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Berlin climate referendum falls short

March 26, 2023

Berliners voted in a referendum on a proposal to make the German capital climate neutral 15 years earlier than planned. However, not enough voted 'yes' in order for it to pass.

The Green Party's Bettina Jarasch casts her vote in a referendum in Berlin
Berlin's environment and climate protection senator, Green Party parliamentary group leader Bettina Jarasch, came out in support of the proposed amendmentImage: Christophe Gateau/dpa/picture alliance

Not enough voters in Berlin supported a push to make the German capital carbon neutral by 2030, results from a referendum showed on Sunday. 

A small majority, 50.9% of voters, did support the motion. However, overall turnout was less than 50% and not enough people voted in favor of the motion for it to become law. 

To pass, it would have needed majority support, and the support of at least 25% of the eligible electorate. 

Roughly 442,000 people voted in favor and roughly 423,000 against; Berlin has just over 2.4 million eligible voters.

City officials had urged voters to reject the proposal, initially put forward by environmental groups in a public petition, arguing that it was unrealistic and unachievable. 

What was the proposal?

Had it been approved the proposal would have set the city's government a legally binding target to achieve climate neutrality in seven years.

Berlin, like Germany as a whole, currently aims for a 95% reduction in net carbon dioxide emissions by 2045, compared with 1990 levels.

Climate activists from the group called Klimaneustart Berlin (Climate Reset Berlin), who prompted the vote, believe the target is too far in the future to prevent global warming from exceeding 1.5 degrees Celsius compared to pre-industrial levels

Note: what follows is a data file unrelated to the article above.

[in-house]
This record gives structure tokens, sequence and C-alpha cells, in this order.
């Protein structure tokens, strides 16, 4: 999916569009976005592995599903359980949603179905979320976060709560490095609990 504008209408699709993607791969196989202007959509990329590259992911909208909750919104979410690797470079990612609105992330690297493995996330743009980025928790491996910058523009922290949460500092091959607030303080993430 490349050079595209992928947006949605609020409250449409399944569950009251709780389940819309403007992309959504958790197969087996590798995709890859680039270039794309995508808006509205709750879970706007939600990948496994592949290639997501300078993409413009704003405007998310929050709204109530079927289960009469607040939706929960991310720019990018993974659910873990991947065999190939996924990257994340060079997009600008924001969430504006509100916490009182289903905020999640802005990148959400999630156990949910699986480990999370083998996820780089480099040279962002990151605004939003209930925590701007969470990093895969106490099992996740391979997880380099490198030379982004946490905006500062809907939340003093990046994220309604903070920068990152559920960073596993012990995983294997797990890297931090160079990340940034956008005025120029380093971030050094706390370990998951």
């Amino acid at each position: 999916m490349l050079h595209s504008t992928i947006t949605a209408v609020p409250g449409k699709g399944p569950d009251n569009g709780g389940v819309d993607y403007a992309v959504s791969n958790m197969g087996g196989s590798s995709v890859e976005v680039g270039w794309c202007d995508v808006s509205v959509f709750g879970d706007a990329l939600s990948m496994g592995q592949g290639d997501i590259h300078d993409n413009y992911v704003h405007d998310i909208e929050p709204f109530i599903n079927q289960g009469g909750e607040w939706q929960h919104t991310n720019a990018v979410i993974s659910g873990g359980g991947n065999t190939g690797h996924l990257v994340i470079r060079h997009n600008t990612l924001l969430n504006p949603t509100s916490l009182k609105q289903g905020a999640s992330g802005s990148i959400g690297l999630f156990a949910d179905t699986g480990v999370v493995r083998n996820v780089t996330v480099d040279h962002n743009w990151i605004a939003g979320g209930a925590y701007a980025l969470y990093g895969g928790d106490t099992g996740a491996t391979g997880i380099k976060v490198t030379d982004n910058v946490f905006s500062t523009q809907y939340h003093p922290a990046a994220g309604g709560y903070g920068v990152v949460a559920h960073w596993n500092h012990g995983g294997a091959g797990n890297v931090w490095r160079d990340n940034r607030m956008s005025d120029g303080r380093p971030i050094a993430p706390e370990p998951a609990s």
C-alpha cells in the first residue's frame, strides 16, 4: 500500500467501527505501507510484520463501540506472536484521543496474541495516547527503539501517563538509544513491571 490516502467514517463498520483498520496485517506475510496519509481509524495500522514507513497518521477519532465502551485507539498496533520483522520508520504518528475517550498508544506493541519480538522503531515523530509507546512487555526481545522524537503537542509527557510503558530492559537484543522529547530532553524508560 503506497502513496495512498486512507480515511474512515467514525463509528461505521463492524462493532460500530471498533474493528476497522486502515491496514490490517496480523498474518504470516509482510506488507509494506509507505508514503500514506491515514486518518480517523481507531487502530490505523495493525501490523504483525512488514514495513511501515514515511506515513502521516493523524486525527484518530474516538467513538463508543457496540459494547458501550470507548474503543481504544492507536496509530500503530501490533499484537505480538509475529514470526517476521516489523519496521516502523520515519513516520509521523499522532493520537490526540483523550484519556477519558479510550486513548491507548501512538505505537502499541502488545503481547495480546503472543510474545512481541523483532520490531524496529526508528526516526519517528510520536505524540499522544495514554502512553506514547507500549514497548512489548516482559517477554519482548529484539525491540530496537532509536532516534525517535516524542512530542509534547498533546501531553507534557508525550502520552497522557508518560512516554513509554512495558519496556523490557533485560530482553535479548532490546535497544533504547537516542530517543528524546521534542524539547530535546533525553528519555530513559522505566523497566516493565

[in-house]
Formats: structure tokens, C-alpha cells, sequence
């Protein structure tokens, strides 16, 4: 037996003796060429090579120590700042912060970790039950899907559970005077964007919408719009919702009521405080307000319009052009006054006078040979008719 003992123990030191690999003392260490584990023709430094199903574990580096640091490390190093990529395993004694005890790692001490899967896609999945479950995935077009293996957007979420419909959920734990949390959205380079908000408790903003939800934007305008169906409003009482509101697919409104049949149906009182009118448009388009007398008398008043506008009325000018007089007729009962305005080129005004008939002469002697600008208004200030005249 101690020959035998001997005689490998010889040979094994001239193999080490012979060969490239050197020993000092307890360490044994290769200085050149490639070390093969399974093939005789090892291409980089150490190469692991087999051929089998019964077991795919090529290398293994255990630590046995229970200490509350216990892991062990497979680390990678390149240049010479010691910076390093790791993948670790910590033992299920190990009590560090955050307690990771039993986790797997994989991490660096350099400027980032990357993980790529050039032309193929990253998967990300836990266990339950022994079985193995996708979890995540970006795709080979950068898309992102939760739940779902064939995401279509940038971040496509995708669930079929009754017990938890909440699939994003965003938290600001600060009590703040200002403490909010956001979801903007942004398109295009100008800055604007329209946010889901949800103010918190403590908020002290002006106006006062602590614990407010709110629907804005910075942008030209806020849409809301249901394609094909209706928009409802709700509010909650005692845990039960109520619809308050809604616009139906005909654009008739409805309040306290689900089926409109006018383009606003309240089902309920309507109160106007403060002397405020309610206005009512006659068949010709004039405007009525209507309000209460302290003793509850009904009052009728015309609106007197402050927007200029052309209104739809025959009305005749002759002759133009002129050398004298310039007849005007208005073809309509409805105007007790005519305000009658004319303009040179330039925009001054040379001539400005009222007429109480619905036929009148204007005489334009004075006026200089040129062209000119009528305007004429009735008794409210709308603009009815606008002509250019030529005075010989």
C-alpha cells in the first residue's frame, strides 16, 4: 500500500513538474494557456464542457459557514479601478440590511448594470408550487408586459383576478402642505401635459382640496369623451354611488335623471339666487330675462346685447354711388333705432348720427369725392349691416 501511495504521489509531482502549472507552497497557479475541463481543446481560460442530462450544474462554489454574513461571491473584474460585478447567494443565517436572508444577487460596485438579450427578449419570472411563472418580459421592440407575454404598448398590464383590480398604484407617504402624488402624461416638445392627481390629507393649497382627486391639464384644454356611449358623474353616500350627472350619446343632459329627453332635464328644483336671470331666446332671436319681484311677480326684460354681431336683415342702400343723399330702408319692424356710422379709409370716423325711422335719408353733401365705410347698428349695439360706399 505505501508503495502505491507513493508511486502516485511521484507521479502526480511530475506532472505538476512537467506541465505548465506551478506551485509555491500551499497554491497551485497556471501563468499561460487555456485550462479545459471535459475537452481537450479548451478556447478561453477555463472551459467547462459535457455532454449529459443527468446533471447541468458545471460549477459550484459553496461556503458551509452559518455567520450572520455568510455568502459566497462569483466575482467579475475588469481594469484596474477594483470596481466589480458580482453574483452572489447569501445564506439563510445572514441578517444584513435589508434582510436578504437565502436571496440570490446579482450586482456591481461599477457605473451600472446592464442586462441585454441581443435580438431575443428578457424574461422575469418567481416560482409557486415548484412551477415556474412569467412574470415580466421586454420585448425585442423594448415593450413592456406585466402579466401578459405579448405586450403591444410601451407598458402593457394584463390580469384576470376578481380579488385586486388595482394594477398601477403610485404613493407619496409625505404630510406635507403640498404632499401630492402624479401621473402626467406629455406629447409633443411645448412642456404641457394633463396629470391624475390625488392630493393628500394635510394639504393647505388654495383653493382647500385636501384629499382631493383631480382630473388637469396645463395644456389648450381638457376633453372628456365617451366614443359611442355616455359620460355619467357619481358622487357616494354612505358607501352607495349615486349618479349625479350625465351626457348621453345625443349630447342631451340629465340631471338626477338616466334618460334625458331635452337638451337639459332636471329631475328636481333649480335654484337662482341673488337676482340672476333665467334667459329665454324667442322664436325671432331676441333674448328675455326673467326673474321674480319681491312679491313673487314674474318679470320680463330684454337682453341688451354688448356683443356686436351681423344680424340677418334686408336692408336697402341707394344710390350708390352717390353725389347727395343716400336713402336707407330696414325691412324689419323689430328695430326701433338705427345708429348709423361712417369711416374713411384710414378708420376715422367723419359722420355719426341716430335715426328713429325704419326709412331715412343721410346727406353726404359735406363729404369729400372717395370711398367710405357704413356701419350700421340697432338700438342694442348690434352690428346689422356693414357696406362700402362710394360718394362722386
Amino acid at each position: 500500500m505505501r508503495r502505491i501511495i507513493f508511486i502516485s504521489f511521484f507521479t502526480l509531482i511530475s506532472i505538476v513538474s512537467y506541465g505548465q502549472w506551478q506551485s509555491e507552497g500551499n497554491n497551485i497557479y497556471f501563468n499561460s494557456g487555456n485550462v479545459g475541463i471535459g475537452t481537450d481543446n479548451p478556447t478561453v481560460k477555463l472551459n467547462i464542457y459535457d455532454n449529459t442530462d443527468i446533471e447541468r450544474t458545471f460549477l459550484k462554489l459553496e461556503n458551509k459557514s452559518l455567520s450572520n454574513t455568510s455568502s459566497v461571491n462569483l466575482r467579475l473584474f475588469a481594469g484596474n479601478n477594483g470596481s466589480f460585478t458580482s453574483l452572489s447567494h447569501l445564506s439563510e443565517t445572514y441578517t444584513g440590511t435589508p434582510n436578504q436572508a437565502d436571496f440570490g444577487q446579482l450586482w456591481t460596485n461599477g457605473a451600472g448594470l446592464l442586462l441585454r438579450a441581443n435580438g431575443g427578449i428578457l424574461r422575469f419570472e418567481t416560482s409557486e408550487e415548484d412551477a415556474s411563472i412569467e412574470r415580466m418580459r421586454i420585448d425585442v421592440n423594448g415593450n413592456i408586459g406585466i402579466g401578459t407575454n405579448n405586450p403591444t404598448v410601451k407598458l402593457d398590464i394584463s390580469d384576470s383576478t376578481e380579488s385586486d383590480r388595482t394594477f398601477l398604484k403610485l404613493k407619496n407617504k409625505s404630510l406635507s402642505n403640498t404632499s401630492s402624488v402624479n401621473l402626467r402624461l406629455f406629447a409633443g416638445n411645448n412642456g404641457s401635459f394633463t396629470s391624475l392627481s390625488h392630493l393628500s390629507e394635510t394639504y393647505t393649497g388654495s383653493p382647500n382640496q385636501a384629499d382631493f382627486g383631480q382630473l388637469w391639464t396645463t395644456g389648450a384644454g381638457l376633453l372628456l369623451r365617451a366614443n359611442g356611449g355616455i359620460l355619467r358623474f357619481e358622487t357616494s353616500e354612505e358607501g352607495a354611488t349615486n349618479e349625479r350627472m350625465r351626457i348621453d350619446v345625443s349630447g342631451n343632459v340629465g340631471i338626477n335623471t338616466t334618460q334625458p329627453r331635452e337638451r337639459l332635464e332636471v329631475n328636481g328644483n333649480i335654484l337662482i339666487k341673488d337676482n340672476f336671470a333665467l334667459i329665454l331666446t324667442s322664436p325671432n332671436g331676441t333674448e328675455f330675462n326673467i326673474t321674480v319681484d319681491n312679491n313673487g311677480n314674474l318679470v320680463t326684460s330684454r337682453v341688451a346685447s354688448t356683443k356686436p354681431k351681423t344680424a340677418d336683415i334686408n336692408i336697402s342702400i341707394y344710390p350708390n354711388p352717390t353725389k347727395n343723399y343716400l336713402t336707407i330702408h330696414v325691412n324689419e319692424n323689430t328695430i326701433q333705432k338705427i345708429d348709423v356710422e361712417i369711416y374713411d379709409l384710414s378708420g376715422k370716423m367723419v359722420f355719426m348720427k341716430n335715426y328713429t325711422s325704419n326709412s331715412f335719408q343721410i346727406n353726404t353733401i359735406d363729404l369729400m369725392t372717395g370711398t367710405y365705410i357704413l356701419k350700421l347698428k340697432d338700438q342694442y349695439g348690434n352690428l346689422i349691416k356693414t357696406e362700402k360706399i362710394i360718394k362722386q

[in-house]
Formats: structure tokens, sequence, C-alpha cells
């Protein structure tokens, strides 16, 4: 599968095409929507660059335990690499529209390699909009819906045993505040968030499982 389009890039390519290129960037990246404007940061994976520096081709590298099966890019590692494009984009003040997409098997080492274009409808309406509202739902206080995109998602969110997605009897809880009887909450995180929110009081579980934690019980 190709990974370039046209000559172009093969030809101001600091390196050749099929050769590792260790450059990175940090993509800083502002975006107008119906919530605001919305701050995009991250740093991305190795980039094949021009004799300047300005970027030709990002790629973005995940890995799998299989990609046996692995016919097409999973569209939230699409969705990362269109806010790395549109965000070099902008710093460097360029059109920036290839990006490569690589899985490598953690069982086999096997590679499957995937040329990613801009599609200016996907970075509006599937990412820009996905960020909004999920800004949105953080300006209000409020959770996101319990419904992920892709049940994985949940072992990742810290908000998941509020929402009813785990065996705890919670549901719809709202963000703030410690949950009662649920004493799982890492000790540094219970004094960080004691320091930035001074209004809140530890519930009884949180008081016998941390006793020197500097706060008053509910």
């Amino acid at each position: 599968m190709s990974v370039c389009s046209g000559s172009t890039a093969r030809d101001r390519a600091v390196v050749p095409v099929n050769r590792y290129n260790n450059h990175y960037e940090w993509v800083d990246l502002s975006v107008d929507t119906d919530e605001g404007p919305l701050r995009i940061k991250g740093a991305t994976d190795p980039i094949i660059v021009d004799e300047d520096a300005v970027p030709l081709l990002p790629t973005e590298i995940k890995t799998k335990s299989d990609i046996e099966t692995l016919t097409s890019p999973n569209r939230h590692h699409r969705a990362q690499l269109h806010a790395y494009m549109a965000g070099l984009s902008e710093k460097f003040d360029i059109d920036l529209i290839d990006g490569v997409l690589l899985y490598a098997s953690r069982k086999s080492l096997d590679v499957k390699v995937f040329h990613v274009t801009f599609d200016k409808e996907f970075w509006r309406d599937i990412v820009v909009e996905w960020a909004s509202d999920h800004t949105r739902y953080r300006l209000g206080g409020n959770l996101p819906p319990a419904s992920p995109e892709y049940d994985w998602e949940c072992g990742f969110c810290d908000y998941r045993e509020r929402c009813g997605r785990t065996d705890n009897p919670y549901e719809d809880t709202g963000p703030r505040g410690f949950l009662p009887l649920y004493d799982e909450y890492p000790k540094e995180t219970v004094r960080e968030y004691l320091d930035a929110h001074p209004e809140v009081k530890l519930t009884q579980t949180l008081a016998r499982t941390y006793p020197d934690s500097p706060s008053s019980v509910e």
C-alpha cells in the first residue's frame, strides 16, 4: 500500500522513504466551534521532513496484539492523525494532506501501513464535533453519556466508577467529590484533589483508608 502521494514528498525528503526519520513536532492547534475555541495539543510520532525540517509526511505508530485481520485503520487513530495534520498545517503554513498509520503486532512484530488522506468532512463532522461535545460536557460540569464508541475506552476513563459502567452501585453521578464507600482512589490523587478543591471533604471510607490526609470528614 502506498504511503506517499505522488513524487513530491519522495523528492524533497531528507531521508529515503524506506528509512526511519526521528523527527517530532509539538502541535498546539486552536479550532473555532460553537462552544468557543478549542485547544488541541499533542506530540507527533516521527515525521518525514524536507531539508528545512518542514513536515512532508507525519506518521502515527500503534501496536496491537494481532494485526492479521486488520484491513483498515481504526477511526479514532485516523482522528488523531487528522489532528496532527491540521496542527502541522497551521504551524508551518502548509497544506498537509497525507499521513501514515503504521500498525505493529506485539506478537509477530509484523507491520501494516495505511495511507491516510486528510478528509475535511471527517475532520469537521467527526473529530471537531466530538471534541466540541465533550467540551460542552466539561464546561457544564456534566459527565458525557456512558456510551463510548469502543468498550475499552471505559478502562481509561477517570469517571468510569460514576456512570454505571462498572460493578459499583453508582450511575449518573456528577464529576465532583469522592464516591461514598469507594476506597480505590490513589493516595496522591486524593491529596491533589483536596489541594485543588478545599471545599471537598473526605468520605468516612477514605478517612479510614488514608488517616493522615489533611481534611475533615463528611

Speaking at the group's somewhat muted results party, German climate activist Luisa Neubauer said: "We will not let the critics and the whiners slow us down. Let's not forget what we made possible here." 

'Yes to climate protection, no to false promises'

At least 80% of Berlin's energy, however, comes from fossil fuel sources.

Few lawmakers in Berlin's state parliament, the Senate, believed seven years was enough to make the transition to renewable energy and were concerned about the short-term costs the legally binding deadline would have incurred.

The result "shows that the majority of Berliners also see that the demands of the referendum could not have been implemented — not even if they were cast into law," the city's mayor Franziska Giffey, a Social Democrat, said.

A senior CDU politician in the city-state, Stefan Evers, said the result showed that "Berlin says yes to climate protection — but says no to false promises." 

Giffey earlier this week said while it was important to take the issue forward, it would not "be possible for Berlin to be climate neutral by 2030." 

"People have to be told this clearly: everything else is nonsense," she said.

The SPD and CDU are currently in negotiations to set up a new coalition government in Berlin following recent elections. One recent policy proposal they jointly announced was a special fund of at least €5 billion (more than $5 billion) for climate protection. 

lo, msh/jsi (AP, dpa, Reuters)

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